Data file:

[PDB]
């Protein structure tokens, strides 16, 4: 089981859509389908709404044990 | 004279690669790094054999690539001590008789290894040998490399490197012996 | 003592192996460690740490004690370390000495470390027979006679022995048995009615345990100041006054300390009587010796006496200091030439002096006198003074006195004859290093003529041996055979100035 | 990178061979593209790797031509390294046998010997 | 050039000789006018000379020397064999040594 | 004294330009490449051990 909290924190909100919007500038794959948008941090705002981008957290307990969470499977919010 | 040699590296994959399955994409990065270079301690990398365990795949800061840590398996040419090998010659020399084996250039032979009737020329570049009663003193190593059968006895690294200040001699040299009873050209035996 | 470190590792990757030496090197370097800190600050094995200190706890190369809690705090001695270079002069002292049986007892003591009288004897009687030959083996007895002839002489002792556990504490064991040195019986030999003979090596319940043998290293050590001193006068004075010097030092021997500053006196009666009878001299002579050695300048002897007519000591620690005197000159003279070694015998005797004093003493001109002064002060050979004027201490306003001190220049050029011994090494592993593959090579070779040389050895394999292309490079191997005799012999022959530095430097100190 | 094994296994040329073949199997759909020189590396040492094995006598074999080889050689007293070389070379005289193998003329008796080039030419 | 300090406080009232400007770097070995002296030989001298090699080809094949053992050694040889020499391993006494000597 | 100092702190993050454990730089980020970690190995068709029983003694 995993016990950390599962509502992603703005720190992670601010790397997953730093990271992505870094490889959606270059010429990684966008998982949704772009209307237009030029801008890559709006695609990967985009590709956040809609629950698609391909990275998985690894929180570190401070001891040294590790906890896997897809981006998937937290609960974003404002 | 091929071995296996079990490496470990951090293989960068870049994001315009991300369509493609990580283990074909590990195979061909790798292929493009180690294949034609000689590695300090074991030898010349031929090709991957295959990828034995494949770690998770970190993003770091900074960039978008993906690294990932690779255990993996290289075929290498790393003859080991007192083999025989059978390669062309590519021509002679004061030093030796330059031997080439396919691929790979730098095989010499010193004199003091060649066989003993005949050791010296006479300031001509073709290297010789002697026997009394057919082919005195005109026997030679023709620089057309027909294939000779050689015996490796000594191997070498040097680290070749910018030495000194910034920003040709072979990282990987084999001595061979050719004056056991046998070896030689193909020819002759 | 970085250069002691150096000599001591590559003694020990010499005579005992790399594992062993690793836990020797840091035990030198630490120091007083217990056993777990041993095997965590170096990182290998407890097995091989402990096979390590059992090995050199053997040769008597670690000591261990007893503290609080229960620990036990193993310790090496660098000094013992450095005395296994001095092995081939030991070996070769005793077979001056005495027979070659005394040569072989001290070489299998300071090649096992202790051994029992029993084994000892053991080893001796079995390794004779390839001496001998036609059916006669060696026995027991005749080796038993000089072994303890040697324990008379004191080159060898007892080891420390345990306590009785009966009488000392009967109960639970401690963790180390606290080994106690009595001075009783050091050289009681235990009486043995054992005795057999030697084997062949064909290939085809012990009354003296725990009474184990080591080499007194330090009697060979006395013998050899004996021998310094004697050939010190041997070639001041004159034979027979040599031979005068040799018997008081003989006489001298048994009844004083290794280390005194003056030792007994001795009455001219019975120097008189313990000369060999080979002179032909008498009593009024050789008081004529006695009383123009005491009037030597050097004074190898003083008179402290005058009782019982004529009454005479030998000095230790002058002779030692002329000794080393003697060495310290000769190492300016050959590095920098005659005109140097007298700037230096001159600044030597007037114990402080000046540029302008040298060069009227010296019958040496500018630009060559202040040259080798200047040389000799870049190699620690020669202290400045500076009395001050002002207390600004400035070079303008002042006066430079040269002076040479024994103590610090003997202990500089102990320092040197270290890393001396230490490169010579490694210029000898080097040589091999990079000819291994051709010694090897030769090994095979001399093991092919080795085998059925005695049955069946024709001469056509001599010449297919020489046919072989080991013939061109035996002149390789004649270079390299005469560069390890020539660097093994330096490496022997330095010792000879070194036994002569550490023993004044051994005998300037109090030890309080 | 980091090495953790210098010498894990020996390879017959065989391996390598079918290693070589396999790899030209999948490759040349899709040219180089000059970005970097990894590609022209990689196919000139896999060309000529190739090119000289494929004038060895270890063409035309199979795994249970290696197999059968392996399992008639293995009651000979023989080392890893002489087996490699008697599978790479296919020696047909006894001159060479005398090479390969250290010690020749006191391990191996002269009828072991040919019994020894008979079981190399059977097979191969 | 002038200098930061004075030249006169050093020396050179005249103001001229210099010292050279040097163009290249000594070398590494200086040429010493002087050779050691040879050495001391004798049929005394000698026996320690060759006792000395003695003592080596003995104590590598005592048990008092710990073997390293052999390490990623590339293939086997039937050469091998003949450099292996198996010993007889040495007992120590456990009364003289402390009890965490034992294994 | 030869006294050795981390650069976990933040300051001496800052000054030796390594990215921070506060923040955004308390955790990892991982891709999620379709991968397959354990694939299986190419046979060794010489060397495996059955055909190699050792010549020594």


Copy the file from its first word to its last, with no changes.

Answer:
[PDB]
């Protein structure tokens, strides 16, 4: 089981859509389908709404044990 | 004279690669790094054999690539001590008789290894040998490399490197012996 | 003592192996460690740490004690370390000495470390027979006679022995048995009615345990100041006054300390009587010796006496200091030439002096006198003074006195004859290093003529041996055979100035 | 990178061979593209790797031509390294046998010997 | 050039000789006018000379020397064999040594 | 004294330009490449051990 909290924190909100919007500038794959948008941090705002981008957290307990969470499977919010 | 040699590296994959399955994409990065270079301690990398365990795949800061840590398996040419090998010659020399084996250039032979009737020329570049009663003193190593059968006895690294200040001699040299009873050209035996 | 470190590792990757030496090197370097800190600050094995200190706890190369809690705090001695270079002069002292049986007892003591009288004897009687030959083996007895002839002489002792556990504490064991040195019986030999003979090596319940043998290293050590001193006068004075010097030092021997500053006196009666009878001299002579050695300048002897007519000591620690005197000159003279070694015998005797004093003493001109002064002060050979004027201490306003001190220049050029011994090494592993593959090579070779040389050895394999292309490079191997005799012999022959530095430097100190 | 094994296994040329073949199997759909020189590396040492094995006598074999080889050689007293070389070379005289193998003329008796080039030419 | 300090406080009232400007770097070995002296030989001298090699080809094949053992050694040889020499391993006494000597 | 100092702190993050454990730089980020970690190995068709029983003694 995993016990950390599962509502992603703005720190992670601010790397997953730093990271992505870094490889959606270059010429990684966008998982949704772009209307237009030029801008890559709006695609990967985009590709956040809609629950698609391909990275998985690894929180570190401070001891040294590790906890896997897809981006998937937290609960974003404002 | 091929071995296996079990490496470990951090293989960068870049994001315009991300369509493609990580283990074909590990195979061909790798292929493009180690294949034609000689590695300090074991030898010349031929090709991957295959990828034995494949770690998770970190993003770091900074960039978008993906690294990932690779255990993996290289075929290498790393003859080991007192083999025989059978390669062309590519021509002679004061030093030796330059031997080439396919691929790979730098095989010499010193004199003091060649066989003993005949050791010296006479300031001509073709290297010789002697026997009394057919082919005195005109026997030679023709620089057309027909294939000779050689015996490796000594191997070498040097680290070749910018030495000194910034920003040709072979990282990987084999001595061979050719004056056991046998070896030689193909020819002759 | 970085250069002691150096000599001591590559003694020990010499005579005992790399594992062993690793836990020797840091035990030198630490120091007083217990056993777990041993095997965590170096990182290998407890097995091989402990096979390590059992090995050199053997040769008597670690000591261990007893503290609080229960620990036990193993310790090496660098000094013992450095005395296994001095092995081939030991070996070769005793077979001056005495027979070659005394040569072989001290070489299998300071090649096992202790051994029992029993084994000892053991080893001796079995390794004779390839001496001998036609059916006669060696026995027991005749080796038993000089072994303890040697324990008379004191080159060898007892080891420390345990306590009785009966009488000392009967109960639970401690963790180390606290080994106690009595001075009783050091050289009681235990009486043995054992005795057999030697084997062949064909290939085809012990009354003296725990009474184990080591080499007194330090009697060979006395013998050899004996021998310094004697050939010190041997070639001041004159034979027979040599031979005068040799018997008081003989006489001298048994009844004083290794280390005194003056030792007994001795009455001219019975120097008189313990000369060999080979002179032909008498009593009024050789008081004529006695009383123009005491009037030597050097004074190898003083008179402290005058009782019982004529009454005479030998000095230790002058002779030692002329000794080393003697060495310290000769190492300016050959590095920098005659005109140097007298700037230096001159600044030597007037114990402080000046540029302008040298060069009227010296019958040496500018630009060559202040040259080798200047040389000799870049190699620690020669202290400045500076009395001050002002207390600004400035070079303008002042006066430079040269002076040479024994103590610090003997202990500089102990320092040197270290890393001396230490490169010579490694210029000898080097040589091999990079000819291994051709010694090897030769090994095979001399093991092919080795085998059925005695049955069946024709001469056509001599010449297919020489046919072989080991013939061109035996002149390789004649270079390299005469560069390890020539660097093994330096490496022997330095010792000879070194036994002569550490023993004044051994005998300037109090030890309080 | 980091090495953790210098010498894990020996390879017959065989391996390598079918290693070589396999790899030209999948490759040349899709040219180089000059970005970097990894590609022209990689196919000139896999060309000529190739090119000289494929004038060895270890063409035309199979795994249970290696197999059968392996399992008639293995009651000979023989080392890893002489087996490699008697599978790479296919020696047909006894001159060479005398090479390969250290010690020749006191391990191996002269009828072991040919019994020894008979079981190399059977097979191969 | 002038200098930061004075030249006169050093020396050179005249103001001229210099010292050279040097163009290249000594070398590494200086040429010493002087050779050691040879050495001391004798049929005394000698026996320690060759006792000395003695003592080596003995104590590598005592048990008092710990073997390293052999390490990623590339293939086997039937050469091998003949450099292996198996010993007889040495007992120590456990009364003289402390009890965490034992294994 | 030869006294050795981390650069976990933040300051001496800052000054030796390594990215921070506060923040955004308390955790990892991982891709999620379709991968397959354990694939299986190419046979060794010489060397495996059955055909190699050792010549020594």